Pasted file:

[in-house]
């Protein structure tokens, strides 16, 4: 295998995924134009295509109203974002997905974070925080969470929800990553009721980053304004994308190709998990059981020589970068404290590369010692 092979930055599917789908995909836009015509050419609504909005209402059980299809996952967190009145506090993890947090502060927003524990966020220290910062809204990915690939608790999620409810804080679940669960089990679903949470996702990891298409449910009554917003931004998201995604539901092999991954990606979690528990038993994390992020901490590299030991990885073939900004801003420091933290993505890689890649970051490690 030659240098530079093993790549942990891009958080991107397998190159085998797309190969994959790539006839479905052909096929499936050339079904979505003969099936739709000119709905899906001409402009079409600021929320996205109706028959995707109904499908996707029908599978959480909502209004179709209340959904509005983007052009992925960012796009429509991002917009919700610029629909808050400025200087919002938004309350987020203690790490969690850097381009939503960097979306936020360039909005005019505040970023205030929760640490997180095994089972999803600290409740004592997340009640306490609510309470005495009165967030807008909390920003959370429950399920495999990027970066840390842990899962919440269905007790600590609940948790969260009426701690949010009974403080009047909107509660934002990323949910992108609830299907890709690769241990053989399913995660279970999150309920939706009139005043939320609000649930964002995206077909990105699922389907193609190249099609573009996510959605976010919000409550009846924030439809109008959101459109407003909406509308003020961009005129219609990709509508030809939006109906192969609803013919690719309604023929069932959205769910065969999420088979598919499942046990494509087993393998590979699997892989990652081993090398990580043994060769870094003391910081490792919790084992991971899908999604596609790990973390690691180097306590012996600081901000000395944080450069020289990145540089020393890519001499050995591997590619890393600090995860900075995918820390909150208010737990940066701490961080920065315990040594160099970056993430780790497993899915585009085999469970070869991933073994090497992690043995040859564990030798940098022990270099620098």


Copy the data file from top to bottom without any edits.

[in-house]
């Protein structure tokens, strides 16, 4: 295998995924134009295509109203974002997905974070925080969470929800990553009721980053304004994308190709998990059981020589970068404290590369010692 092979930055599917789908995909836009015509050419609504909005209402059980299809996952967190009145506090993890947090502060927003524990966020220290910062809204990915690939608790999620409810804080679940669960089990679903949470996702990891298409449910009554917003931004998201995604539901092999991954990606979690528990038993994390992020901490590299030991990885073939900004801003420091933290993505890689890649970051490690 030659240098530079093993790549942990891009958080991107397998190159085998797309190969994959790539006839479905052909096929499936050339079904979505003969099936739709000119709905899906001409402009079409600021929320996205109706028959995707109904499908996707029908599978959480909502209004179709209340959904509005983007052009992925960012796009429509991002917009919700610029629909808050400025200087919002938004309350987020203690790490969690850097381009939503960097979306936020360039909005005019505040970023205030929760640490997180095994089972999803600290409740004592997340009640306490609510309470005495009165967030807008909390920003959370429950399920495999990027970066840390842990899962919440269905007790600590609940948790969260009426701690949010009974403080009047909107509660934002990323949910992108609830299907890709690769241990053989399913995660279970999150309920939706009139005043939320609000649930964002995206077909990105699922389907193609190249099609573009996510959605976010919000409550009846924030439809109008959101459109407003909406509308003020961009005129219609990709509508030809939006109906192969609803013919690719309604023929069932959205769910065969999420088979598919499942046990494509087993393998590979699997892989990652081993090398990580043994060769870094003391910081490792919790084992991971899908999604596609790990973390690691180097306590012996600081901000000395944080450069020289990145540089020393890519001499050995591997590619890393600090995860900075995918820390909150208010737990940066701490961080920065315990040594160099970056993430780790497993899915585009085999469970070869991933073994090497992690043995040859564990030798940098022990270099620098």